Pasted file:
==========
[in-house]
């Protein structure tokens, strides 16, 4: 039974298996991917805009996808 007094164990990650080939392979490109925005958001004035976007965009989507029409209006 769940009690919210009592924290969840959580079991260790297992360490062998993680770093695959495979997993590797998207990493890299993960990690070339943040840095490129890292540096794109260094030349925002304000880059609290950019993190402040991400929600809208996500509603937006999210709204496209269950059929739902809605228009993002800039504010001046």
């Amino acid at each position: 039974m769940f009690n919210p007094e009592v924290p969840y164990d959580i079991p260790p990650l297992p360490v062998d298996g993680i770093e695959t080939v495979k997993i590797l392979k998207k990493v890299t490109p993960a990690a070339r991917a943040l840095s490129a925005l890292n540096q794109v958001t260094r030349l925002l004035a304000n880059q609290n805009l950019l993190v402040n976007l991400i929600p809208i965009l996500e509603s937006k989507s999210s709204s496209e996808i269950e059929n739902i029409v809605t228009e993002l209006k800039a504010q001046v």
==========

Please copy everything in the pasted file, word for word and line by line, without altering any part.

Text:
[in-house]
């Protein structure tokens, strides 16, 4: 039974298996991917805009996808 007094164990990650080939392979490109925005958001004035976007965009989507029409209006 769940009690919210009592924290969840959580079991260790297992360490062998993680770093695959495979997993590797998207990493890299993960990690070339943040840095490129890292540096794109260094030349925002304000880059609290950019993190402040991400929600809208996500509603937006999210709204496209269950059929739902809605228009993002800039504010001046």
């Amino acid at each position: 039974m769940f009690n919210p007094e009592v924290p969840y164990d959580i079991p260790p990650l297992p360490v062998d298996g993680i770093e695959t080939v495979k997993i590797l392979k998207k990493v890299t490109p993960a990690a070339r991917a943040l840095s490129a925005l890292n540096q794109v958001t260094r030349l925002l004035a304000n880059q609290n805009l950019l993190v402040n976007l991400i929600p809208i965009l996500e509603s937006k989507s999210s709204s496209e996808i269950e059929n739902i029409v809605t228009e993002l209006k800039a504010q001046v």